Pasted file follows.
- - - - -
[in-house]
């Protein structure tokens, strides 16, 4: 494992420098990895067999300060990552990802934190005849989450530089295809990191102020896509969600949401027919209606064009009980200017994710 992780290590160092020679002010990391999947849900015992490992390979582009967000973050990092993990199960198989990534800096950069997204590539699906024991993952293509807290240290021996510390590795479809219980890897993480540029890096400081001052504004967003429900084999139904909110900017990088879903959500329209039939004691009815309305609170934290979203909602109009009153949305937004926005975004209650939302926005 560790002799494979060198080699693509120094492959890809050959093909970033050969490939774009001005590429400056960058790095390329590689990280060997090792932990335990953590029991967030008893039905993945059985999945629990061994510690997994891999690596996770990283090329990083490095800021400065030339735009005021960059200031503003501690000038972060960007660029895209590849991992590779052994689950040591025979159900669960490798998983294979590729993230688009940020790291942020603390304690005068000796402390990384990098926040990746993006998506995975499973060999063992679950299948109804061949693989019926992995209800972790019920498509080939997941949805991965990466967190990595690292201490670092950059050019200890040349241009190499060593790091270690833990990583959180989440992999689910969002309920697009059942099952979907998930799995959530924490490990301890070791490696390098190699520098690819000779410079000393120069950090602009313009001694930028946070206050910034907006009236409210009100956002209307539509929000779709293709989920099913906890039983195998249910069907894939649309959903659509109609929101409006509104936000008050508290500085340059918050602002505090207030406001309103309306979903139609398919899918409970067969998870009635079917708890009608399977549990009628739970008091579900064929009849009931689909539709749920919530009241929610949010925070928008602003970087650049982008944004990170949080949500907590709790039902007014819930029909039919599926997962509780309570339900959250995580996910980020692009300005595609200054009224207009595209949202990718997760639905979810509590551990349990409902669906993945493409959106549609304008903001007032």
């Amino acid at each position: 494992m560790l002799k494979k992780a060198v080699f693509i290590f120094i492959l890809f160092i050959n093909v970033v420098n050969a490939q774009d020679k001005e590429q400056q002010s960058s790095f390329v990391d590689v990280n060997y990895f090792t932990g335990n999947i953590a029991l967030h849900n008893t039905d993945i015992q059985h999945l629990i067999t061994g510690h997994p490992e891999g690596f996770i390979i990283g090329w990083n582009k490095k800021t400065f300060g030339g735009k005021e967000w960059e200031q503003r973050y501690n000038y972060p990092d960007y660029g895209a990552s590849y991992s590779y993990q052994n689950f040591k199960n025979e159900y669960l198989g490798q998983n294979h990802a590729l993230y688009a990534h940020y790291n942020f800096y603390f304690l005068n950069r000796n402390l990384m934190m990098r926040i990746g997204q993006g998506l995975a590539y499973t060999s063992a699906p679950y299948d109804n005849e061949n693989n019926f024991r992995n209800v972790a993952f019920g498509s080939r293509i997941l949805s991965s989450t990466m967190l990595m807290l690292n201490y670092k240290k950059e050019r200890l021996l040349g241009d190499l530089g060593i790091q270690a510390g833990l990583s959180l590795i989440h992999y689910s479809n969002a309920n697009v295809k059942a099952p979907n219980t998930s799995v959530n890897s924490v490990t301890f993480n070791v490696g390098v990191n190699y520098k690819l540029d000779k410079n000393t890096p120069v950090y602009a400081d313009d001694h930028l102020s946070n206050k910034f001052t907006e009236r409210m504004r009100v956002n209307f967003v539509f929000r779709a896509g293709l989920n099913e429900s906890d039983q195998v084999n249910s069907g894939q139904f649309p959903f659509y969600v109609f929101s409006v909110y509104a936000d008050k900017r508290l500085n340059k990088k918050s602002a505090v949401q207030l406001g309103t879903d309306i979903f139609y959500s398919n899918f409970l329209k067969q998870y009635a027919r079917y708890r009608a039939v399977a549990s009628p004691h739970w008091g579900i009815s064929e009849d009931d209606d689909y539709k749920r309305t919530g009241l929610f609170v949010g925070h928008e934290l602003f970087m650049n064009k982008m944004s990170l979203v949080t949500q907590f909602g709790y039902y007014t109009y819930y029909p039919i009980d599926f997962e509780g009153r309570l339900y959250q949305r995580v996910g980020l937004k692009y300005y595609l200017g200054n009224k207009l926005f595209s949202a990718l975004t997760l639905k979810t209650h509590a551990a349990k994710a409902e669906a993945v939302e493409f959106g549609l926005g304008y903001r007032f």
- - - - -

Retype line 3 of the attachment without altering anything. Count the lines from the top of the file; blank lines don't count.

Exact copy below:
């Amino acid at each position: 494992m560790l002799k494979k992780a060198v080699f693509i290590f120094i492959l890809f160092i050959n093909v970033v420098n050969a490939q774009d020679k001005e590429q400056q002010s960058s790095f390329v990391d590689v990280n060997y990895f090792t932990g335990n999947i953590a029991l967030h849900n008893t039905d993945i015992q059985h999945l629990i067999t061994g510690h997994p490992e891999g690596f996770i390979i990283g090329w990083n582009k490095k800021t400065f300060g030339g735009k005021e967000w960059e200031q503003r973050y501690n000038y972060p990092d960007y660029g895209a990552s590849y991992s590779y993990q052994n689950f040591k199960n025979e159900y669960l198989g490798q998983n294979h990802a590729l993230y688009a990534h940020y790291n942020f800096y603390f304690l005068n950069r000796n402390l990384m934190m990098r926040i990746g997204q993006g998506l995975a590539y499973t060999s063992a699906p679950y299948d109804n005849e061949n693989n019926f024991r992995n209800v972790a993952f019920g498509s080939r293509i997941l949805s991965s989450t990466m967190l990595m807290l690292n201490y670092k240290k950059e050019r200890l021996l040349g241009d190499l530089g060593i790091q270690a510390g833990l990583s959180l590795i989440h992999y689910s479809n969002a309920n697009v295809k059942a099952p979907n219980t998930s799995v959530n890897s924490v490990t301890f993480n070791v490696g390098v990191n190699y520098k690819l540029d000779k410079n000393t890096p120069v950090y602009a400081d313009d001694h930028l102020s946070n206050k910034f001052t907006e009236r409210m504004r009100v956002n209307f967003v539509f929000r779709a896509g293709l989920n099913e429900s906890d039983q195998v084999n249910s069907g894939q139904f649309p959903f659509y969600v109609f929101s409006v909110y509104a936000d008050k900017r508290l500085n340059k990088k918050s602002a505090v949401q207030l406001g309103t879903d309306i979903f139609y959500s398919n899918f409970l329209k067969q998870y009635a027919r079917y708890r009608a039939v399977a549990s009628p004691h739970w008091g579900i009815s064929e009849d009931d209606d689909y539709k749920r309305t919530g009241l929610f609170v949010g925070h928008e934290l602003f970087m650049n064009k982008m944004s990170l979203v949080t949500q907590f909602g709790y039902y007014t109009y819930y029909p039919i009980d599926f997962e509780g009153r309570l339900y959250q949305r995580v996910g980020l937004k692009y300005y595609l200017g200054n009224k207009l926005f595209s949202a990718l975004t997760l639905k979810t209650h509590a551990a349990k994710a409902e669906a993945v939302e493409f959106g549609l926005g304008y903001r007032f």